The coating composition may also include conventional additives such as wetting agents; leveling and flow control agents, for example, BYK® 320 and 325 (high molecular weight polyacrylates; BYK-Chemie USA Inc., Wallingford, Conn.), BYK® 347 (polyether-modified siloxane), and BYK® 306 (polyether-modified dimethylpolysiloxane); rheology control agents such as fumed silica; defoamers; surfactants; and emulsifiers to help stabilize the composition. Other additives that tend to improve mar resistance can be added, such as silsesquioxanes and other silicate-based micro-particles. Such additional additives will, of course, depend on the intended use of the coating composition. Any additives that would adversely affect the clarity of the cured coating will not be included when the composition is used as a clear coating. The foregoing additives may be added to either component or both depending upon the intended use of the coating composition.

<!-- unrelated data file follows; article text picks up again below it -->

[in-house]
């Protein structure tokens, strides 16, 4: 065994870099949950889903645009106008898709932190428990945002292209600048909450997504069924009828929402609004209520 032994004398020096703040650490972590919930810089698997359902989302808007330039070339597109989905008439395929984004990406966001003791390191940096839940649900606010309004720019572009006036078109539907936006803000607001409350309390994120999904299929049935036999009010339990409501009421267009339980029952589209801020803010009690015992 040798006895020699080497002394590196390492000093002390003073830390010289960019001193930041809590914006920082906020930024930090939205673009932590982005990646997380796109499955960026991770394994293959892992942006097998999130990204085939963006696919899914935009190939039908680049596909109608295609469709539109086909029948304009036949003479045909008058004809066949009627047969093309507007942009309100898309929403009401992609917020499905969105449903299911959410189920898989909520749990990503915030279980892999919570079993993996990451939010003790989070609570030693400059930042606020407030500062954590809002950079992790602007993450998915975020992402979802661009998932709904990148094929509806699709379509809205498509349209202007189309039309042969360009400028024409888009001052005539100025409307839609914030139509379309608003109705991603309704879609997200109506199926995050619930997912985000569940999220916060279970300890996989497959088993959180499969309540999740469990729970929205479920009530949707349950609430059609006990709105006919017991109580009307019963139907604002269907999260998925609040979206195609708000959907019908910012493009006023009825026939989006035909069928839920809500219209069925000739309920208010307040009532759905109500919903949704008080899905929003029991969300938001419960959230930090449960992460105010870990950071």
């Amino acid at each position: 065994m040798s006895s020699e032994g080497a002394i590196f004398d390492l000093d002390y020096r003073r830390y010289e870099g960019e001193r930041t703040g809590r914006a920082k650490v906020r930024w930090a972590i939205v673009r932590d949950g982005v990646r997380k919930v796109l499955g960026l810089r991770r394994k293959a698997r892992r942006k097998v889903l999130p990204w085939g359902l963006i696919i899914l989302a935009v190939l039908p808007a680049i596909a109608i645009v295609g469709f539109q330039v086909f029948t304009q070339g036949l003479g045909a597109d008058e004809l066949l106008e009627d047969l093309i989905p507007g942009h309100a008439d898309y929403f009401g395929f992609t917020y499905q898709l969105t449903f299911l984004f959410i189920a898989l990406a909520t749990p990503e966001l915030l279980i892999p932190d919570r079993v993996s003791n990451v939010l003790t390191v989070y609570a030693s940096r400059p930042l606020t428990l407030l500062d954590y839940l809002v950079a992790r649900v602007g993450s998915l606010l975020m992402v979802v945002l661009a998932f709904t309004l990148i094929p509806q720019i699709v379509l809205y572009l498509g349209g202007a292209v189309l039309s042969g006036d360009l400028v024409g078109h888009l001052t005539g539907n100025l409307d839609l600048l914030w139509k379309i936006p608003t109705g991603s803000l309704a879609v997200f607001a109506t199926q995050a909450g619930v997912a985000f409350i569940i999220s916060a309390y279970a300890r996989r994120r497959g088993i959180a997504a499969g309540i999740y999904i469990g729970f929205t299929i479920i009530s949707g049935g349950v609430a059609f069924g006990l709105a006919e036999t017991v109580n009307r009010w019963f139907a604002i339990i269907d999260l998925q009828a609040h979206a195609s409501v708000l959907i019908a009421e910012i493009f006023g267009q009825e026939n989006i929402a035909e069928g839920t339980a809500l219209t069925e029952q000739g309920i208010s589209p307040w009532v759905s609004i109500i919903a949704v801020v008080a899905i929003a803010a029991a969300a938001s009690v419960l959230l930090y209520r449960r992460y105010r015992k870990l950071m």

To improve weatherability of the coating, from about 0.1 to about 5 weight percent, preferably from about 0.5 to about 2.5 weight percent, and more preferably from about 1 to about 2 weight percent of ultraviolet light stabilizers screeners, quenchers, and antioxidants can be added to the composition, the percentages being based on the total weight of the binder and cross-linking components solids. Typical ultraviolet light screeners and stabilizers include the following:
Benzophenones such as hydroxy dodecycloxy benzophenone, 2,4-dihydroxy benzophenone, and hydroxy benzophenones containing sulfonic acid groups.
Benzoates such as dibenzoate of diphenylol propane and tertiary butyl benzoate of diphenylol propane.
Triazines such as 3,5-dialkyl-4-hydroxyphenyl derivatives of triazine and sulfur containing derivatives of dialkyl-4-hydroxy phenyl triazine and hydroxy phenyl-1,3,5-triazine.
Triazoles such as 2-phenyl-4-(2,2′-dihydroxy benzoyl)-triazole and substituted benzotriazoles such as hydroxy-phenyltriazole.
Hindered amines such as bis(1,2,2,6,6-entamethyl-4-piperidinyl sebacate) and di[4(2,2,6,6-tetramethyl piperidinyl)]sebacate; and any mixtures of any of the above.